Although low plasma taurine concentrations have been associated with congestive cardiomyopathy in cats, the cause of taurine depletion in cats consuming adequate quantities of taurine is unknown. Taurine depletion and cardiovascular disease (cardiomyopathy and thromboembolism) developed unexpectedly in 3 of 6 healthy adult cats during a potassium-depletion study. Plasma taurine concentration decreased significantly (P less than 0.05) and rapidly over an 8-week period (from 98 to 36 nmol/ml) in 6 cats that consumed a potassium-deficient diet (0.20% potassium, dry matter basis) that was acidified with 0.8% ammonium chloride, despite containing dietary taurine concentrations (0.12% dry matter basis) in excess of amounts currently recommended. Taurine concentrations were significantly lower in cats fed the acidified diet than in 6 cats fed a potassium-deficient diet that was not acidified (36 nmol/ml vs 75 nmol/ml) after 8 weeks. In addition, plasma taurine concentrations did not decrease over a 6-month period in 8 cats that were fed a potassium-replete diet with acidifier. Plasma taurine concentrations were lowest in 3 cats that died of cardiovascular disease in the group receiving potassium-deficient, acidified diets. These data indicated an association between taurine and potassium balance in cats and suggested that development of taurine depletion and cardiovascular disease may be linked to concurrent potassium depletion.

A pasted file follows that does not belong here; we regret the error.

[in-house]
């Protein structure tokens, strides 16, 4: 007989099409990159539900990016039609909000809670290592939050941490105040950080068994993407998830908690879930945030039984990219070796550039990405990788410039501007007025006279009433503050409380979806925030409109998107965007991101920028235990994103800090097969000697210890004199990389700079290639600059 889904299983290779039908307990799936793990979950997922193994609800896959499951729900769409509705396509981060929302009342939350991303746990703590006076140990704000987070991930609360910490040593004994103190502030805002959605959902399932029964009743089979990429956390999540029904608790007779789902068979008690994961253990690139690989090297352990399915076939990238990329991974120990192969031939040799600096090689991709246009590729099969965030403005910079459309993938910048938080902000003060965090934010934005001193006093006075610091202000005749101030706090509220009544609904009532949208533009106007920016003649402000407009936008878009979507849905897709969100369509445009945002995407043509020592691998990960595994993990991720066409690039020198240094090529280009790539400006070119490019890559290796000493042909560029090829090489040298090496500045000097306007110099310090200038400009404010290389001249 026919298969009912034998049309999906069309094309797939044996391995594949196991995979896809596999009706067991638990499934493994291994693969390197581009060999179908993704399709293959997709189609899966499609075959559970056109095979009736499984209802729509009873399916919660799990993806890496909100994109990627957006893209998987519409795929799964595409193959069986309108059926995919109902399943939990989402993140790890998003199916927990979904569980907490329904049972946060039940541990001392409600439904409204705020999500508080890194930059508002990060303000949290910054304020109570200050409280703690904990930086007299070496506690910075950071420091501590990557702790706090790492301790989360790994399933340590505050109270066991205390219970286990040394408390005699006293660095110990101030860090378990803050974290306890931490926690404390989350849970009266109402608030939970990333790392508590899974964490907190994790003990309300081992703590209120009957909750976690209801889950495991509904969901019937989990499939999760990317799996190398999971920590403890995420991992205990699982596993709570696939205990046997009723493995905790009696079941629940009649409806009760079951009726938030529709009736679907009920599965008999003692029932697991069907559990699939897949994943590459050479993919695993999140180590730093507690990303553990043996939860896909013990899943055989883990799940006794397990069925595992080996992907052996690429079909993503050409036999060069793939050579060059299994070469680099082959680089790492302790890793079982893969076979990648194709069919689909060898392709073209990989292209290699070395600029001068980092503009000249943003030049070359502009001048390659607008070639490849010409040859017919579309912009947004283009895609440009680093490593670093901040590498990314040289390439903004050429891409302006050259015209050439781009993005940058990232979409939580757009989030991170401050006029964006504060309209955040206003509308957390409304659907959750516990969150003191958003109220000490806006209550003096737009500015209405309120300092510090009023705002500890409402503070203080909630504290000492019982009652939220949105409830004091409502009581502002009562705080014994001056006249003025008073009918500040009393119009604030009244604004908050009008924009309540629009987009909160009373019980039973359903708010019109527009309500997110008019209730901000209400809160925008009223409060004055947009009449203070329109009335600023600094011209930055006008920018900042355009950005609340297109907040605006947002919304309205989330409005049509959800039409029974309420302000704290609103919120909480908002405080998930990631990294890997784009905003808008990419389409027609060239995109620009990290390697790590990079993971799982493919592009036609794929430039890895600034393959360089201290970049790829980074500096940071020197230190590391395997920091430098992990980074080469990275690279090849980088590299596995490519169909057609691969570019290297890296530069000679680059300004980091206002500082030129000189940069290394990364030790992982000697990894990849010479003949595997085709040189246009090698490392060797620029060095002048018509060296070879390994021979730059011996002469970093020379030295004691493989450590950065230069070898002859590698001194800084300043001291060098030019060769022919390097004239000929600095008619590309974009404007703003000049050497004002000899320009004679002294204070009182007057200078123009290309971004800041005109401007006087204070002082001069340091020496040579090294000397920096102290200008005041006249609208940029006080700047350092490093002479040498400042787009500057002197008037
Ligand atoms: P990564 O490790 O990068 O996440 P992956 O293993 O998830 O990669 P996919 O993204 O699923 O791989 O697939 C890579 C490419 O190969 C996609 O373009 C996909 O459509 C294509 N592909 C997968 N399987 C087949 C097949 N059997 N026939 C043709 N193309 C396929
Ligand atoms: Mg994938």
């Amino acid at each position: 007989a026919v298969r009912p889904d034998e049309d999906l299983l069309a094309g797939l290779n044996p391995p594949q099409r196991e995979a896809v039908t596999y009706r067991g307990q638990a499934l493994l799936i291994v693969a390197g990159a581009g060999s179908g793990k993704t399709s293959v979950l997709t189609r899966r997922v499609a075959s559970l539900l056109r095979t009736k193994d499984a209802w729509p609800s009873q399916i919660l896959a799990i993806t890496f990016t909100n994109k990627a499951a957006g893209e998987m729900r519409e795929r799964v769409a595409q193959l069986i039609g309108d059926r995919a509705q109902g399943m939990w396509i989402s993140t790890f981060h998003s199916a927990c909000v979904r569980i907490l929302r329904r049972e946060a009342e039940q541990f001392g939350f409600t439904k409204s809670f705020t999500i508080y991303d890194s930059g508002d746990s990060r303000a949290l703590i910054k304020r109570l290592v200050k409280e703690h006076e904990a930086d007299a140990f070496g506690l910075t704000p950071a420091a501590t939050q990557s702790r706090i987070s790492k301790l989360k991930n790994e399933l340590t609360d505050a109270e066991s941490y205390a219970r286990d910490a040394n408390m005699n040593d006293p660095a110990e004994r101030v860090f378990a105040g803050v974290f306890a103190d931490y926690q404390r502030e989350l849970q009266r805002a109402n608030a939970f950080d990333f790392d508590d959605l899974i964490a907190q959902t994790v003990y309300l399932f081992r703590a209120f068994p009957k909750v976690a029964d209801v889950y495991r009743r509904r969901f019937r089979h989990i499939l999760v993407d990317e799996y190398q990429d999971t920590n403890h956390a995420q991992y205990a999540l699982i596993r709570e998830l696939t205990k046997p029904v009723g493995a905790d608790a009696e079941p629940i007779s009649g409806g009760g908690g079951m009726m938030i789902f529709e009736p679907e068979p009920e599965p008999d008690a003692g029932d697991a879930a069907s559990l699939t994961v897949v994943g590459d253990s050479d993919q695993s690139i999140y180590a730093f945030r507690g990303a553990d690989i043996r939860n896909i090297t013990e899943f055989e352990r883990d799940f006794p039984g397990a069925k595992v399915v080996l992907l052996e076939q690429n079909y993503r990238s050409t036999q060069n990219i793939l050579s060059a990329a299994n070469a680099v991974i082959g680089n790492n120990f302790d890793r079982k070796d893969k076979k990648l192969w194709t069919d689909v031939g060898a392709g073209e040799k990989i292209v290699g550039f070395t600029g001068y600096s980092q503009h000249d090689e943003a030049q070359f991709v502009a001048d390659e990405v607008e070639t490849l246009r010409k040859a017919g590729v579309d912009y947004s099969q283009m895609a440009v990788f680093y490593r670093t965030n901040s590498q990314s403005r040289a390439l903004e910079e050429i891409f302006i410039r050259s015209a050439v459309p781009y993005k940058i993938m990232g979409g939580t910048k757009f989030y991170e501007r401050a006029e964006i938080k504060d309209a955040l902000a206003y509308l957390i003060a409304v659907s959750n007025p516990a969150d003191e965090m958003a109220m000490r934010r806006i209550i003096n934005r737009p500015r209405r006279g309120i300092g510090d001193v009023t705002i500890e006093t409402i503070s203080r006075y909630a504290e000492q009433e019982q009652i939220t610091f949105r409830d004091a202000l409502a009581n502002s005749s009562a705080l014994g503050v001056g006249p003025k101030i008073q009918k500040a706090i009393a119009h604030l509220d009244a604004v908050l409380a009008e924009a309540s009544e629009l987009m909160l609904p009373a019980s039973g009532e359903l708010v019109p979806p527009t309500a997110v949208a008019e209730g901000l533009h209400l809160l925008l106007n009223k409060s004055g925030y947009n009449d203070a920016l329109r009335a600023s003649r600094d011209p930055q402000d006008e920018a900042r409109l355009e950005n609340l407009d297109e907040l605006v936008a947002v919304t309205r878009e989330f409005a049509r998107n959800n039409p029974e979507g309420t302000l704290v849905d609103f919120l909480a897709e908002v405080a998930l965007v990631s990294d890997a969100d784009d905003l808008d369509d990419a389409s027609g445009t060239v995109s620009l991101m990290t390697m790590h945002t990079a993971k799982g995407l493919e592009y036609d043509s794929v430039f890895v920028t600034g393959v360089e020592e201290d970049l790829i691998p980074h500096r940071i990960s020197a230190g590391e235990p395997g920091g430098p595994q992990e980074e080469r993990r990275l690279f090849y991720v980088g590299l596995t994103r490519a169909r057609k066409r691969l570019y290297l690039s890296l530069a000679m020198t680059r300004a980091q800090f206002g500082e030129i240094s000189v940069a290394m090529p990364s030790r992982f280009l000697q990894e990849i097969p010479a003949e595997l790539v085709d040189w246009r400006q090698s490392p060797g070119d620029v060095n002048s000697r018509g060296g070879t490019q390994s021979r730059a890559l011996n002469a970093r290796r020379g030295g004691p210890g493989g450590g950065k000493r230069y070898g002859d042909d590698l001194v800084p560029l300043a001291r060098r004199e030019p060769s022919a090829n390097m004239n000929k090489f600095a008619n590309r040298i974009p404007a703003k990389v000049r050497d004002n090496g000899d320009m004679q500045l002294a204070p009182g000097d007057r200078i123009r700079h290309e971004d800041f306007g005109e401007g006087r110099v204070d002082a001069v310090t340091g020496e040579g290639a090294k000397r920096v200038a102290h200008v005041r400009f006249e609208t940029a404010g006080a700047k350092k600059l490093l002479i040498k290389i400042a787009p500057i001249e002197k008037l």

|Original language||English (US)|
|Number of pages||4|
|Journal||American Journal of Veterinary Research|
|State||Published - Mar 1 1992|
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